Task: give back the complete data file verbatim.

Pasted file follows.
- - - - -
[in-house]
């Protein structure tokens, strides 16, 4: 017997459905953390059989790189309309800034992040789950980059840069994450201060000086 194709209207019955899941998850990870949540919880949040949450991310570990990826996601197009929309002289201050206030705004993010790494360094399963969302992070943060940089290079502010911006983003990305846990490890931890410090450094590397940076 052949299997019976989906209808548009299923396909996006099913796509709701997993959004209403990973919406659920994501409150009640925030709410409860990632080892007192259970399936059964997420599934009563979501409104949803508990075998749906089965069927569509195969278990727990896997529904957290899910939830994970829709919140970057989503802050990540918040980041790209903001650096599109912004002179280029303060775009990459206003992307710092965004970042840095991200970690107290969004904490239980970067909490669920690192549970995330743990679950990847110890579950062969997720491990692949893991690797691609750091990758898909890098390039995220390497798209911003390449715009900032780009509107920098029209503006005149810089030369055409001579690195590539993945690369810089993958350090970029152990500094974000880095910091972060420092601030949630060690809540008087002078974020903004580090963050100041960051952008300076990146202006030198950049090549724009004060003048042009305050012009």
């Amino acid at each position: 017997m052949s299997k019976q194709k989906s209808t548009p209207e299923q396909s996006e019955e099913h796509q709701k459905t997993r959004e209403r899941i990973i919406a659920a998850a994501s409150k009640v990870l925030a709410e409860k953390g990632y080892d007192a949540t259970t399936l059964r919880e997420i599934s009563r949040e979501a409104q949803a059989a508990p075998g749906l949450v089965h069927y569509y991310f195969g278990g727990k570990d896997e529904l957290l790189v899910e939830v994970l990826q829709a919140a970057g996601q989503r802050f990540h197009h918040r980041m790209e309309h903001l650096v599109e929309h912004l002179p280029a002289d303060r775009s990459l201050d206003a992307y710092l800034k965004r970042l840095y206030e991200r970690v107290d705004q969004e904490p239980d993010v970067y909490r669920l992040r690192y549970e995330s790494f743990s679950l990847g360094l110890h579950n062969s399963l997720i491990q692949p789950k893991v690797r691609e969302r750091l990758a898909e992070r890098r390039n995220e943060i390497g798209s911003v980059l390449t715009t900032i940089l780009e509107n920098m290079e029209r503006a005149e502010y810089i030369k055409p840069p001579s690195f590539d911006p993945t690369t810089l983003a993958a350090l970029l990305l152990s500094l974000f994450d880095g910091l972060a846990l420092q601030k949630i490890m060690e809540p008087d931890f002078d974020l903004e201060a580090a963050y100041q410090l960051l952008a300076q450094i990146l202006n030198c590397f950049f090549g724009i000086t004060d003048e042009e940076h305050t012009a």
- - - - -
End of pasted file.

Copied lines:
[in-house]
């Protein structure tokens, strides 16, 4: 017997459905953390059989790189309309800034992040789950980059840069994450201060000086 194709209207019955899941998850990870949540919880949040949450991310570990990826996601197009929309002289201050206030705004993010790494360094399963969302992070943060940089290079502010911006983003990305846990490890931890410090450094590397940076 052949299997019976989906209808548009299923396909996006099913796509709701997993959004209403990973919406659920994501409150009640925030709410409860990632080892007192259970399936059964997420599934009563979501409104949803508990075998749906089965069927569509195969278990727990896997529904957290899910939830994970829709919140970057989503802050990540918040980041790209903001650096599109912004002179280029303060775009990459206003992307710092965004970042840095991200970690107290969004904490239980970067909490669920690192549970995330743990679950990847110890579950062969997720491990692949893991690797691609750091990758898909890098390039995220390497798209911003390449715009900032780009509107920098029209503006005149810089030369055409001579690195590539993945690369810089993958350090970029152990500094974000880095910091972060420092601030949630060690809540008087002078974020903004580090963050100041960051952008300076990146202006030198950049090549724009004060003048042009305050012009």
């Amino acid at each position: 017997m052949s299997k019976q194709k989906s209808t548009p209207e299923q396909s996006e019955e099913h796509q709701k459905t997993r959004e209403r899941i990973i919406a659920a998850a994501s409150k009640v990870l925030a709410e409860k953390g990632y080892d007192a949540t259970t399936l059964r919880e997420i599934s009563r949040e979501a409104q949803a059989a508990p075998g749906l949450v089965h069927y569509y991310f195969g278990g727990k570990d896997e529904l957290l790189v899910e939830v994970l990826q829709a919140a970057g996601q989503r802050f990540h197009h918040r980041m790209e309309h903001l650096v599109e929309h912004l002179p280029a002289d303060r775009s990459l201050d206003a992307y710092l800034k965004r970042l840095y206030e991200r970690v107290d705004q969004e904490p239980d993010v970067y909490r669920l992040r690192y549970e995330s790494f743990s679950l990847g360094l110890h579950n062969s399963l997720i491990q692949p789950k893991v690797r691609e969302r750091l990758a898909e992070r890098r390039n995220e943060i390497g798209s911003v980059l390449t715009t900032i940089l780009e509107n920098m290079e029209r503006a005149e502010y810089i030369k055409p840069p001579s690195f590539d911006p993945t690369t810089l983003a993958a350090l970029l990305l152990s500094l974000f994450d880095g910091l972060a846990l420092q601030k949630i490890m060690e809540p008087d931890f002078d974020l903004e201060a580090a963050y100041q410090l960051l952008a300076q450094i990146l202006n030198c590397f950049f090549g724009i000086t004060d003048e042009e940076h305050t012009a």